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Modernizing the overlooked backbone of government CX


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Two years ago, the federal government introduced the Executive Order on Transforming Federal Customer Experience and Service Delivery to Rebuild Trust in Government and a series of related actions that elevated CX as a priority. Overall agencies have made significant progress in goals the EO set forth, like user interface or human centered design—but a key component of effective communications remains overlooked.

Regardless of the strength of design, 1:1 communication with other individuals forms the foundation of citizens’ experiences with government. Reliable voice communication is a non-negotiable element of CX, whether it’s the conversation with a citizen looking to address confusion on a tax form or the confidence that they can call to secure needed resources and information during a natural disaster.

Translating dependable communications into improved CX requires going beyond the basics to envision the role of voice and Unified Communications as a Service supporting the way people interact. This means finding ways to integrate the latest advancements, like AI, extending modernization across all communications technologies and prioritizing reliability. 

AI’s role in improved CX

A recent GAO report identified around 1,200 current or planned AI use cases across 20 federal agencies. AI can be applied across nearly every public sector program, including in support of CX and voice communications. Agencies should look for opportunities to integrate AI into these necessary components of citizen engagement, including using AI-enabled virtual agents to rapidly reply to simple queries or arming representatives taking over from chatbots with enough information to support complex inquiries and maintain streamlined conversations. 

AI insights and analytics can enhance productivity, optimize processes, automate tasks and gather insights from citizen or employee conversations. For citizens this translates to faster responses when engaging with agency representatives or more appropriate responses, based on unexpected trends identified by AI. For example, AI may identify a common error that citizens are facing when requesting a benefit, allowing agents to offer a resolution with less information and eliminating the irritation of repetitive questions.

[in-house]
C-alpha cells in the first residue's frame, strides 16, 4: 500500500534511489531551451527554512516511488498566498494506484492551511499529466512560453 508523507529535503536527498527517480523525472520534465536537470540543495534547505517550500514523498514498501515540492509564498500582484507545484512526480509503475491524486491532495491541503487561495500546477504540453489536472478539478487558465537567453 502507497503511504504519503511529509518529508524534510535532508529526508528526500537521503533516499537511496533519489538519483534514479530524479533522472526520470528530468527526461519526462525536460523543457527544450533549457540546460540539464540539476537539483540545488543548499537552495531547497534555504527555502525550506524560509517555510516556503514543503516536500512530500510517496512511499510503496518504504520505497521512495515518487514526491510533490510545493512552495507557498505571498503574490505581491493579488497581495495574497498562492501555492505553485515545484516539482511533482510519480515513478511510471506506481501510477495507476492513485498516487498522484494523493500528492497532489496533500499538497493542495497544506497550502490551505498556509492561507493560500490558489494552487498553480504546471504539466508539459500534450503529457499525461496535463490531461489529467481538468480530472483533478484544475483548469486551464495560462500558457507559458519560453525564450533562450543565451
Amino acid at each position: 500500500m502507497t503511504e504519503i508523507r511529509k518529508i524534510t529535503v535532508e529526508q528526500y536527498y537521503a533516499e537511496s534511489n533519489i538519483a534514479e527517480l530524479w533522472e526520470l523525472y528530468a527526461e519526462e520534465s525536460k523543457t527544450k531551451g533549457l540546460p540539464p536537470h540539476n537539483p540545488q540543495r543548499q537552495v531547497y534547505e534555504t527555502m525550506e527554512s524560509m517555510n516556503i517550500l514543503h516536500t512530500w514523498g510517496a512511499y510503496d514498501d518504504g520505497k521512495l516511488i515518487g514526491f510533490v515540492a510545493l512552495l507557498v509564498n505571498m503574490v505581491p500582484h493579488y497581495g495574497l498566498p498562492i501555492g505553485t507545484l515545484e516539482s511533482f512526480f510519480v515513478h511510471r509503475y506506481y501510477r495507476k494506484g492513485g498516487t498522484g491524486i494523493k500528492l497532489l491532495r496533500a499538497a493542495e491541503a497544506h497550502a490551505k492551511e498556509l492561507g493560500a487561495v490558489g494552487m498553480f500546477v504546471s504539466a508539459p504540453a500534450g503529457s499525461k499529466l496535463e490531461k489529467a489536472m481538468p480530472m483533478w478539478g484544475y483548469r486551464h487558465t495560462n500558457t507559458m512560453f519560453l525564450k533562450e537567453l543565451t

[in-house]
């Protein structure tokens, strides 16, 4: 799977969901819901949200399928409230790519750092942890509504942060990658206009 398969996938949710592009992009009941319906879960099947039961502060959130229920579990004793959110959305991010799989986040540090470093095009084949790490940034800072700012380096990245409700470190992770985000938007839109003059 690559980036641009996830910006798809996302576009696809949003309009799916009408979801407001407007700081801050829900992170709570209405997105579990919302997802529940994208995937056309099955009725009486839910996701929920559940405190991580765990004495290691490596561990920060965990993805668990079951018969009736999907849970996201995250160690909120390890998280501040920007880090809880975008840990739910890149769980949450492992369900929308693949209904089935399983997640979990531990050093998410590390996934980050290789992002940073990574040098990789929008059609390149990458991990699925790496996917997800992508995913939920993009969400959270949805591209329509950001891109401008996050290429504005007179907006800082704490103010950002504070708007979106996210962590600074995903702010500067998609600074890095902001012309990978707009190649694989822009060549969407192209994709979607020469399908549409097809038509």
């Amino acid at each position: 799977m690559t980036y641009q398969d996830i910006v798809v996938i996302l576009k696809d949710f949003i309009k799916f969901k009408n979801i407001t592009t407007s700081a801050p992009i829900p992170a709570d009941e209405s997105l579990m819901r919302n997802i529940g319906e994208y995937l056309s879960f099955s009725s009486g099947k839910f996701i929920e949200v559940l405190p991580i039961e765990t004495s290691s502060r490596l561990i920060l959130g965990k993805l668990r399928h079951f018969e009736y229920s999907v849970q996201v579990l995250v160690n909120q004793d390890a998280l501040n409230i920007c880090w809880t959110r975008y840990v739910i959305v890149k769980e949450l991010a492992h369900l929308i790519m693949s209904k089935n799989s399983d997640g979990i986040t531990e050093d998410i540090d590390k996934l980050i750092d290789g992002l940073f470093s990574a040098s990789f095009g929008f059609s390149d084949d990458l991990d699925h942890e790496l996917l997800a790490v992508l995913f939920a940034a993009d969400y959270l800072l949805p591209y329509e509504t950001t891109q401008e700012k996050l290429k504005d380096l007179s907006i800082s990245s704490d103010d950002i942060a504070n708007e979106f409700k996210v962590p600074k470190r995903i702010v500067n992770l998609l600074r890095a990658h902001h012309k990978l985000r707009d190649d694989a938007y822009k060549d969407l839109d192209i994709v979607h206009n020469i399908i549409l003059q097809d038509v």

Modernization in all forms of communication

While the latest technological advancements can play a key role in improving citizen and government relationships, excellent CX also requires modernization to older and often overlooked technologies. Agency communication needs vary, and citizen preferences are inconsistent across demographics, generations and geographic regions. As a result, optimized CX requires modernization to communications from fax to video and voice.

While it’s easy to focus on the technology that gets the most attention, to truly serve every citizen, legacy communication preferences need to be cared for—and secured—as well. This can range from cloud-based phone systems to mobile-accessible fax. 

Reliability: From redundancy to security  

Reliability remains the most crucial element of communications. Five missing words can change the meaning of a response, or a garbled conversation can change a citizen’s interpretation of tone, turning an opportunity to strengthen CX into a point of frustration.  

Scalability, redundancy, quality and security build the framework for reliability that all agencies need. Immediate transitions to backup systems should be an expectation and at least 2x scalability should be built in for situations where citizen demand floods in to support unanticipated needs. Security needs to be holistic across all communications, including elements like access and vulnerability management, incident response, fraud monitoring, audits and third-party testing. Each of these elements is crucial to the consistent availability citizens expect. 

While communications options have expanded in unexpected ways, voice and 1:1 interaction between individuals will always form the backbone necessary for meaningful connections. But technology allows these to improve and evolve, making secure, intelligent and dependable communications—whether between two individuals in the same office or a federal employee and citizen living in a remote location across the country—a reality.

Originally published Feb 09, 2024, updated Feb 12, 2024

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